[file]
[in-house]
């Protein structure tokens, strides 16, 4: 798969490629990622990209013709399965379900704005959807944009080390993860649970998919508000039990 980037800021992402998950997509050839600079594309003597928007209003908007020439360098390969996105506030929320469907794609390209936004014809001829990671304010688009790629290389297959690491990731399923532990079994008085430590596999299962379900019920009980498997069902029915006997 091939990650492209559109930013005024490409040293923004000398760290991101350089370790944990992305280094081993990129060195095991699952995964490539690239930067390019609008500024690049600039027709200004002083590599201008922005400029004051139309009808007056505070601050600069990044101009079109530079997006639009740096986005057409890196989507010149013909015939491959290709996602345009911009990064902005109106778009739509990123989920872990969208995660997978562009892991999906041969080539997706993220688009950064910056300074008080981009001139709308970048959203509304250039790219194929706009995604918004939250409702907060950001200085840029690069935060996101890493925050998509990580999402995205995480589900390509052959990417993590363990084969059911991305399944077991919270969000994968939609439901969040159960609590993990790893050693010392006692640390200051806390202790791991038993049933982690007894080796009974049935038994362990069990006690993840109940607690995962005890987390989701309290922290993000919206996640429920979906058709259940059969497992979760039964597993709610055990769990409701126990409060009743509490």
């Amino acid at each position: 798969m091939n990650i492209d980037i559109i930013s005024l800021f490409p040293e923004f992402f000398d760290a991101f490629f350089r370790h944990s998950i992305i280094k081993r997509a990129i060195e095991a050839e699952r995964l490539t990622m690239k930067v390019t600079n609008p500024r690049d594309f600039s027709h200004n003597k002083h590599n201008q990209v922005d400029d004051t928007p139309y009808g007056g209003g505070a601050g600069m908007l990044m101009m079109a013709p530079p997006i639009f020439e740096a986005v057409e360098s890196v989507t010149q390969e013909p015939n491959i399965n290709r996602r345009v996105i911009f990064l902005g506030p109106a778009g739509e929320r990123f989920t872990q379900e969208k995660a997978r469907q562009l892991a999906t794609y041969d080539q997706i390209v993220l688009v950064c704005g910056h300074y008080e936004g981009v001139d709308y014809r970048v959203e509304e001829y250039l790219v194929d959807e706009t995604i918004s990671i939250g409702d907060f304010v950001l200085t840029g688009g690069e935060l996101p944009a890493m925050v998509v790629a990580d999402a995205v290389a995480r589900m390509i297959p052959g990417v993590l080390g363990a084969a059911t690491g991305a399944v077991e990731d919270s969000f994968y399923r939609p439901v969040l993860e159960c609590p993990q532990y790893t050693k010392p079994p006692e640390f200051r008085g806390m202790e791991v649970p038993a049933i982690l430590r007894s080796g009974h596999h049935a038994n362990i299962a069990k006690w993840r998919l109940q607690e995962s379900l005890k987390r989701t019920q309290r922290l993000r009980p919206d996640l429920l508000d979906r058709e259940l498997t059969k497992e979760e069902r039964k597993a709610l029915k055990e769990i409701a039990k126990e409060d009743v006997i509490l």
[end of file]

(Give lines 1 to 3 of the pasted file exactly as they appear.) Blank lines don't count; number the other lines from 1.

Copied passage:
[in-house]
């Protein structure tokens, strides 16, 4: 798969490629990622990209013709399965379900704005959807944009080390993860649970998919508000039990 980037800021992402998950997509050839600079594309003597928007209003908007020439360098390969996105506030929320469907794609390209936004014809001829990671304010688009790629290389297959690491990731399923532990079994008085430590596999299962379900019920009980498997069902029915006997 091939990650492209559109930013005024490409040293923004000398760290991101350089370790944990992305280094081993990129060195095991699952995964490539690239930067390019609008500024690049600039027709200004002083590599201008922005400029004051139309009808007056505070601050600069990044101009079109530079997006639009740096986005057409890196989507010149013909015939491959290709996602345009911009990064902005109106778009739509990123989920872990969208995660997978562009892991999906041969080539997706993220688009950064910056300074008080981009001139709308970048959203509304250039790219194929706009995604918004939250409702907060950001200085840029690069935060996101890493925050998509990580999402995205995480589900390509052959990417993590363990084969059911991305399944077991919270969000994968939609439901969040159960609590993990790893050693010392006692640390200051806390202790791991038993049933982690007894080796009974049935038994362990069990006690993840109940607690995962005890987390989701309290922290993000919206996640429920979906058709259940059969497992979760039964597993709610055990769990409701126990409060009743509490």
């Amino acid at each position: 798969m091939n990650i492209d980037i559109i930013s005024l800021f490409p040293e923004f992402f000398d760290a991101f490629f350089r370790h944990s998950i992305i280094k081993r997509a990129i060195e095991a050839e699952r995964l490539t990622m690239k930067v390019t600079n609008p500024r690049d594309f600039s027709h200004n003597k002083h590599n201008q990209v922005d400029d004051t928007p139309y009808g007056g209003g505070a601050g600069m908007l990044m101009m079109a013709p530079p997006i639009f020439e740096a986005v057409e360098s890196v989507t010149q390969e013909p015939n491959i399965n290709r996602r345009v996105i911009f990064l902005g506030p109106a778009g739509e929320r990123f989920t872990q379900e969208k995660a997978r469907q562009l892991a999906t794609y041969d080539q997706i390209v993220l688009v950064c704005g910056h300074y008080e936004g981009v001139d709308y014809r970048v959203e509304e001829y250039l790219v194929d959807e706009t995604i918004s990671i939250g409702d907060f304010v950001l200085t840029g688009g690069e935060l996101p944009a890493m925050v998509v790629a990580d999402a995205v290389a995480r589900m390509i297959p052959g990417v993590l080390g363990a084969a059911t690491g991305a399944v077991e990731d919270s969000f994968y399923r939609p439901v969040l993860e159960c609590p993990q532990y790893t050693k010392p079994p006692e640390f200051r008085g806390m202790e791991v649970p038993a049933i982690l430590r007894s080796g009974h596999h049935a038994n362990i299962a069990k006690w993840r998919l109940q607690e995962s379900l005890k987390r989701t019920q309290r922290l993000r009980p919206d996640l429920l508000d979906r058709e259940l498997t059969k497992e979760e069902r039964k597993a709610l029915k055990e769990i409701a039990k126990e409060d009743v006997i509490l």